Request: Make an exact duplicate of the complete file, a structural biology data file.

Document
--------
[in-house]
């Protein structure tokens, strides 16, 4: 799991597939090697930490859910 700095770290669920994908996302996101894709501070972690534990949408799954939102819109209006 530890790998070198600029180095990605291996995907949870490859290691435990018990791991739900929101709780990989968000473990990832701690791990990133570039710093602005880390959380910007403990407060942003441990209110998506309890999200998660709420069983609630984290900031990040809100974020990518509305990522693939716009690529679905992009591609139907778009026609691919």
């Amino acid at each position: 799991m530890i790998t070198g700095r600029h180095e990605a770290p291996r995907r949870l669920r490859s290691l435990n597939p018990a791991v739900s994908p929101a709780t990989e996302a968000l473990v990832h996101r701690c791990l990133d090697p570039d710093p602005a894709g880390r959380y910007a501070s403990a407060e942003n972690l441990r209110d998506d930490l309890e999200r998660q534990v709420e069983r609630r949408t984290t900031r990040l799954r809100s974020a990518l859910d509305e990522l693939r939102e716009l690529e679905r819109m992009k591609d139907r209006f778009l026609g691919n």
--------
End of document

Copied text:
[in-house]
């Protein structure tokens, strides 16, 4: 799991597939090697930490859910 700095770290669920994908996302996101894709501070972690534990949408799954939102819109209006 530890790998070198600029180095990605291996995907949870490859290691435990018990791991739900929101709780990989968000473990990832701690791990990133570039710093602005880390959380910007403990407060942003441990209110998506309890999200998660709420069983609630984290900031990040809100974020990518509305990522693939716009690529679905992009591609139907778009026609691919």
């Amino acid at each position: 799991m530890i790998t070198g700095r600029h180095e990605a770290p291996r995907r949870l669920r490859s290691l435990n597939p018990a791991v739900s994908p929101a709780t990989e996302a968000l473990v990832h996101r701690c791990l990133d090697p570039d710093p602005a894709g880390r959380y910007a501070s403990a407060e942003n972690l441990r209110d998506d930490l309890e999200r998660q534990v709420e069983r609630r949408t984290t900031r990040l799954r809100s974020a990518l859910d509305e990522l693939r939102e716009l690529e679905r819109m992009k591609d139907r209006f778009l026609g691919n």